Looking into how to add home field advantage (HFA) to the Elo predictor I got down a rabbit hole of what numbers to use. The code we had for home_road_splits.py was tuned to use our virtual conference set. That produced the 55% home winning percentage number that we employed in the first base case predictor. That’s fine, but it’s a pretty small sample. What do the larger numbers say? If you look up college football home field advantage you find numbers in the range of 61%-65% home winning percentage. But as we’ve discussed before many big programs play unbalanced schedules, with more home games than road games. Those non-conference home games are usually against weaker teams. You build the biggest stadiums in the world to give the people what they want, and what they want isn’t Tennessee playing .500 ball in September.
Major college football is not a zero sum game: wins are shipped up the class structure from low to high. Big programs feed on small programs and FCS schools in order to pad their wins, satisfy their fans and create bowl eligibility in the giant fanbases most able to recruit 20,000 eager holiday season football tourists.
But that’s non-conference play. Conference games for the most part are a zero sum game. The spirit of conference play is balanced home/road splits for every team. There’s no escaping the good teams in your conference eventually. Tennessee can schedule East Tennessee State and Chattanooga as home September dates without ever dreaming of going to play them on their home fields. But when it comes to the other SEC powerhouses like Alabama they have to play them one year at home and one year on the road.
So let’s break out conference play and non-conference play and see what happens. I modified home_road_splits.py in order to create a new master query for what games to use: instead of our virtual conference method let’s have real conference check. (It’s still a little rough so we’re not into actual command line options yet.) The last 20 years all look very similar for the major conferences. This is intra-conference game winning percentage for home teams starting 2001:
SEC overall: 591-491-0 0.546 ACC overall: 615-483-0 0.560 B1G overall: 621-510-0 0.549 B12 overall: 541-408-0 0.570 Pac 10/12: 621-472 .568
This is all very close to the 55% we were seeing for our MCC virtual conference data. The aggregate for the whole Power 5 over the last 20 years is 55.8%. I sampled a few G5 and it doesn’t look too different.
We can flip a flag to check the inverse, (ONLY non-conference games), and the numbers are crazy. In games involving an SEC team playing a team from a different conference, excluding neutral site games, since 2011 the home team is 401-100 for an even .800 winning percentage. It’s not just the SEC: In Big Ten inter-conference games home winning percentage is .743 and even for the “lowly” Pac-12 it’s .755.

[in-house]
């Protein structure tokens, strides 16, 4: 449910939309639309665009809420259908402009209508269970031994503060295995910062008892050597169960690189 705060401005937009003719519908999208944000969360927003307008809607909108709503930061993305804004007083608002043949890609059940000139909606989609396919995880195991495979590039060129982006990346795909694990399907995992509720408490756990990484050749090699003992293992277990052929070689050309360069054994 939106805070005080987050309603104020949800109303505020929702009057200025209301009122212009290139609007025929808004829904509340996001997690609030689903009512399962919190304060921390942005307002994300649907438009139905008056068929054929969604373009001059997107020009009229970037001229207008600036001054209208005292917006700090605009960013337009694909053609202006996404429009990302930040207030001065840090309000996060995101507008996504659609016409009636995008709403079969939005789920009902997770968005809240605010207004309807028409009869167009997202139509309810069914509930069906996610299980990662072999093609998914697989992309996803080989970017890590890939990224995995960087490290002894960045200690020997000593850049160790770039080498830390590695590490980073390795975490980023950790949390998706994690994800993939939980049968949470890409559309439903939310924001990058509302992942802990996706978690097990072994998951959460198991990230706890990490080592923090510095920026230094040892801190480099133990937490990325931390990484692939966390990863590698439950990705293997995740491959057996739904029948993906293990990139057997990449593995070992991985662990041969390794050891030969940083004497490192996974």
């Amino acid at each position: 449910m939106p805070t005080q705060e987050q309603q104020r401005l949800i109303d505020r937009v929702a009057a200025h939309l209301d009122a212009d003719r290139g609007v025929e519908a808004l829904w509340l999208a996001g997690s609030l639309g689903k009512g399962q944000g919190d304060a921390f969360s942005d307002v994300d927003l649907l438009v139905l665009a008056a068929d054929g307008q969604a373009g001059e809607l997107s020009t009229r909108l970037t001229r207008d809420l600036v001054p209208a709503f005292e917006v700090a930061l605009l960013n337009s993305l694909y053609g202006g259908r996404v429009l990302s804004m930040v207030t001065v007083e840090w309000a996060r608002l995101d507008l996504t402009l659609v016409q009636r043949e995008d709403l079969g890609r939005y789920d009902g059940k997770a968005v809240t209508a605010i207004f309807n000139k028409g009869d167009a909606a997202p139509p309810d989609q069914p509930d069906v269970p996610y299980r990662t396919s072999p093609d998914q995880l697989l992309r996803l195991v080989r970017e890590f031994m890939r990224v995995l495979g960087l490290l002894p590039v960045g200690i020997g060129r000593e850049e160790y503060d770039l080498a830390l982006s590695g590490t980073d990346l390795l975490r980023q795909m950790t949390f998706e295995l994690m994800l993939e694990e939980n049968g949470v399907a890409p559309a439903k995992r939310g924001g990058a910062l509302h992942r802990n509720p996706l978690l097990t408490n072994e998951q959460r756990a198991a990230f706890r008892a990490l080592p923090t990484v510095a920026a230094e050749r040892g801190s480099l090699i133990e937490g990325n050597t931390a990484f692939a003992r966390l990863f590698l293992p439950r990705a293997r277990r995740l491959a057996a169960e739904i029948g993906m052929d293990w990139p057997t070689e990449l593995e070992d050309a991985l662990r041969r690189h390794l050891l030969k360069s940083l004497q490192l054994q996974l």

So it seems safe to say inter-conference games appear very different from intra-conference. But how much of that is the “positive sum game” for wins that we’ve identified? As we detailed above inter-conference games are much more likely to be home wins for Power 5 schools because they bring in lesser programs for easier home dates. You know, “cupcakes.”
The whole reason we went down this trail in the first place is because Elo is a raw power rank with no built-in notion of home field advantage. But we should be able to use this “flaw” in our favor. There’s an entry in the cfbd data model for pregame Elo for both teams. If we total up the expected wins from pregame Elo calculations, over time that divergence from actual wins and losses should show home field advantage while accounting for inferior competition. That’s the theory. As a control, if we run expected Elo W-L against the conference schedule we see numbers like this (going from 2011 season on)
Pac-12 overall: 325-249-0 0.566 overall ELO: 290.0-284.0 0.505 SEC overall: 339-263-0 0.563 overall ELO: 297.9-304.1 0.495 Big 10 overall: 327-290-0 0.530 overall ELO: 304.9-312.1 0.494 Big 12 overall: 261-212-0 0.552 overall ELO: 235.8-237.2 0.499 ACC overall: 341-277-0 0.552 overall ELO: 308.9-309.1 0.500
So far so good… the Elo predicted records are very close to .500 as we would expect in the relatively zero sum game of conference play. That’s at the very least a nice sanity check about the Elo data. The first time I ran it again the non-conference I saw a convincing and constant HFA of around .130 in most conferences. Wow, that seems big and interesting? Unfortunately I realized that the totals for Elo record and actuals weren’t adding up. The issue is that the Elo data is actually incomplete. Many non-conference games don’t have entries for pregame Elo values for the participants. Here’s a sample from a non-conference ACC run, dumping out what games are missing Elos for one or more participants: